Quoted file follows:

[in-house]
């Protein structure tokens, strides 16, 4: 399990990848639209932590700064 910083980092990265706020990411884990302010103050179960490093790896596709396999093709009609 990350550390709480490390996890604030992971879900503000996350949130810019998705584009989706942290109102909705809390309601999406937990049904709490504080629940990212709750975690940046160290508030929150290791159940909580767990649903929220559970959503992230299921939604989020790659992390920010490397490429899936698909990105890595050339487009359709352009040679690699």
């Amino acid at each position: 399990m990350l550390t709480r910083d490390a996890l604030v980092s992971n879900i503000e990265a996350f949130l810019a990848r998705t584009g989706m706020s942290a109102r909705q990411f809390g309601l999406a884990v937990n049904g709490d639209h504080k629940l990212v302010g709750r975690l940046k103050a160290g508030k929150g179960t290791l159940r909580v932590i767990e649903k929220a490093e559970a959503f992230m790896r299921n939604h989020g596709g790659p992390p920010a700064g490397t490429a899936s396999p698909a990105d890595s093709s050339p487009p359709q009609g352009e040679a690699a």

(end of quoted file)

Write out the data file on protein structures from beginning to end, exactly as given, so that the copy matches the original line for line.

[in-house]
């Protein structure tokens, strides 16, 4: 399990990848639209932590700064 910083980092990265706020990411884990302010103050179960490093790896596709396999093709009609 990350550390709480490390996890604030992971879900503000996350949130810019998705584009989706942290109102909705809390309601999406937990049904709490504080629940990212709750975690940046160290508030929150290791159940909580767990649903929220559970959503992230299921939604989020790659992390920010490397490429899936698909990105890595050339487009359709352009040679690699």
């Amino acid at each position: 399990m990350l550390t709480r910083d490390a996890l604030v980092s992971n879900i503000e990265a996350f949130l810019a990848r998705t584009g989706m706020s942290a109102r909705q990411f809390g309601l999406a884990v937990n049904g709490d639209h504080k629940l990212v302010g709750r975690l940046k103050a160290g508030k929150g179960t290791l159940r909580v932590i767990e649903k929220a490093e559970a959503f992230m790896r299921n939604h989020g596709g790659p992390p920010a700064g490397t490429a899936s396999p698909a990105d890595s093709s050339p487009p359709q009609g352009e040679a690699a």